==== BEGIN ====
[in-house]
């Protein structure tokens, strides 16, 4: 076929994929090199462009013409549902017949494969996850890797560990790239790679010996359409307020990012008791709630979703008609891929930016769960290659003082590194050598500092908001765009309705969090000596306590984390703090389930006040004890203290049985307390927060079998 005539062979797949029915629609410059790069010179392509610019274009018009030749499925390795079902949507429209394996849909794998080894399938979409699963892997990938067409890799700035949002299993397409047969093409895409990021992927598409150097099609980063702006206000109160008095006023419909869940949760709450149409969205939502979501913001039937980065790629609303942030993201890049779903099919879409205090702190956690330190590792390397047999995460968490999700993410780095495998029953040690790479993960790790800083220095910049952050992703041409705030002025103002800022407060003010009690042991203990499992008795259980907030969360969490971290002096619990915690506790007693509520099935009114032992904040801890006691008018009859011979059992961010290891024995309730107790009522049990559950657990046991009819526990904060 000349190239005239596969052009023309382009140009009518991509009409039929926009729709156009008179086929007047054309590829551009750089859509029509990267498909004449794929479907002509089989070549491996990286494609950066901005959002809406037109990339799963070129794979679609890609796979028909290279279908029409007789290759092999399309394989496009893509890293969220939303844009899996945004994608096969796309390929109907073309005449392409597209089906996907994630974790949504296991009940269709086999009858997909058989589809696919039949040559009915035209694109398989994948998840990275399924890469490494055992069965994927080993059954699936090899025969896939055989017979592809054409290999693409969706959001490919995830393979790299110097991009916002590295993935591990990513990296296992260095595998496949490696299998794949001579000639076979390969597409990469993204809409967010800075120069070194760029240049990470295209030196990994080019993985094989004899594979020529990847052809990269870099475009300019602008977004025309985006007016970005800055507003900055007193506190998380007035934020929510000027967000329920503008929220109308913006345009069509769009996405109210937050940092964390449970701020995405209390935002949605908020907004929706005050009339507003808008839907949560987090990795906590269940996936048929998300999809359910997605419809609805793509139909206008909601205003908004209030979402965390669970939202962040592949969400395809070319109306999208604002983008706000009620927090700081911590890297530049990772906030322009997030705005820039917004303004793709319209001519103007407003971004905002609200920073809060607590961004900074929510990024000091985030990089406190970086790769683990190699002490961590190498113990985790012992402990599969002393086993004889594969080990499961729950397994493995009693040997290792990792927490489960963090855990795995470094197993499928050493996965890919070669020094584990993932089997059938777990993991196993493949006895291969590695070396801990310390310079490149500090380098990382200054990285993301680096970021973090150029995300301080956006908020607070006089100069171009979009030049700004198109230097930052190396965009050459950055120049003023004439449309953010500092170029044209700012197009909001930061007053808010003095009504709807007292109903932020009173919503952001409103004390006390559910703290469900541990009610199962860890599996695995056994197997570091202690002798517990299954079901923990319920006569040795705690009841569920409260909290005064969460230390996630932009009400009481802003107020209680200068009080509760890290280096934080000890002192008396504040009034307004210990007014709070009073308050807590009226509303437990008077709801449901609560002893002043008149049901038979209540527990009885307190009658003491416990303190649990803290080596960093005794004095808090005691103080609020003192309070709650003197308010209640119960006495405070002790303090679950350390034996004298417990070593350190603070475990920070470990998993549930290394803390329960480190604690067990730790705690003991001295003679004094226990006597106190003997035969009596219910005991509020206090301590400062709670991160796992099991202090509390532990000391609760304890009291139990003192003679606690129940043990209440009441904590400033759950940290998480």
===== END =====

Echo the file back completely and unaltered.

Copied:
[in-house]
């Protein structure tokens, strides 16, 4: 076929994929090199462009013409549902017949494969996850890797560990790239790679010996359409307020990012008791709630979703008609891929930016769960290659003082590194050598500092908001765009309705969090000596306590984390703090389930006040004890203290049985307390927060079998 005539062979797949029915629609410059790069010179392509610019274009018009030749499925390795079902949507429209394996849909794998080894399938979409699963892997990938067409890799700035949002299993397409047969093409895409990021992927598409150097099609980063702006206000109160008095006023419909869940949760709450149409969205939502979501913001039937980065790629609303942030993201890049779903099919879409205090702190956690330190590792390397047999995460968490999700993410780095495998029953040690790479993960790790800083220095910049952050992703041409705030002025103002800022407060003010009690042991203990499992008795259980907030969360969490971290002096619990915690506790007693509520099935009114032992904040801890006691008018009859011979059992961010290891024995309730107790009522049990559950657990046991009819526990904060 000349190239005239596969052009023309382009140009009518991509009409039929926009729709156009008179086929007047054309590829551009750089859509029509990267498909004449794929479907002509089989070549491996990286494609950066901005959002809406037109990339799963070129794979679609890609796979028909290279279908029409007789290759092999399309394989496009893509890293969220939303844009899996945004994608096969796309390929109907073309005449392409597209089906996907994630974790949504296991009940269709086999009858997909058989589809696919039949040559009915035209694109398989994948998840990275399924890469490494055992069965994927080993059954699936090899025969896939055989017979592809054409290999693409969706959001490919995830393979790299110097991009916002590295993935591990990513990296296992260095595998496949490696299998794949001579000639076979390969597409990469993204809409967010800075120069070194760029240049990470295209030196990994080019993985094989004899594979020529990847052809990269870099475009300019602008977004025309985006007016970005800055507003900055007193506190998380007035934020929510000027967000329920503008929220109308913006345009069509769009996405109210937050940092964390449970701020995405209390935002949605908020907004929706005050009339507003808008839907949560987090990795906590269940996936048929998300999809359910997605419809609805793509139909206008909601205003908004209030979402965390669970939202962040592949969400395809070319109306999208604002983008706000009620927090700081911590890297530049990772906030322009997030705005820039917004303004793709319209001519103007407003971004905002609200920073809060607590961004900074929510990024000091985030990089406190970086790769683990190699002490961590190498113990985790012992402990599969002393086993004889594969080990499961729950397994493995009693040997290792990792927490489960963090855990795995470094197993499928050493996965890919070669020094584990993932089997059938777990993991196993493949006895291969590695070396801990310390310079490149500090380098990382200054990285993301680096970021973090150029995300301080956006908020607070006089100069171009979009030049700004198109230097930052190396965009050459950055120049003023004439449309953010500092170029044209700012197009909001930061007053808010003095009504709807007292109903932020009173919503952001409103004390006390559910703290469900541990009610199962860890599996695995056994197997570091202690002798517990299954079901923990319920006569040795705690009841569920409260909290005064969460230390996630932009009400009481802003107020209680200068009080509760890290280096934080000890002192008396504040009034307004210990007014709070009073308050807590009226509303437990008077709801449901609560002893002043008149049901038979209540527990009885307190009658003491416990303190649990803290080596960093005794004095808090005691103080609020003192309070709650003197308010209640119960006495405070002790303090679950350390034996004298417990070593350190603070475990920070470990998993549930290394803390329960480190604690067990730790705690003991001295003679004094226990006597106190003997035969009596219910005991509020206090301590400062709670991160796992099991202090509390532990000391609760304890009291139990003192003679606690129940043990209440009441904590400033759950940290998480």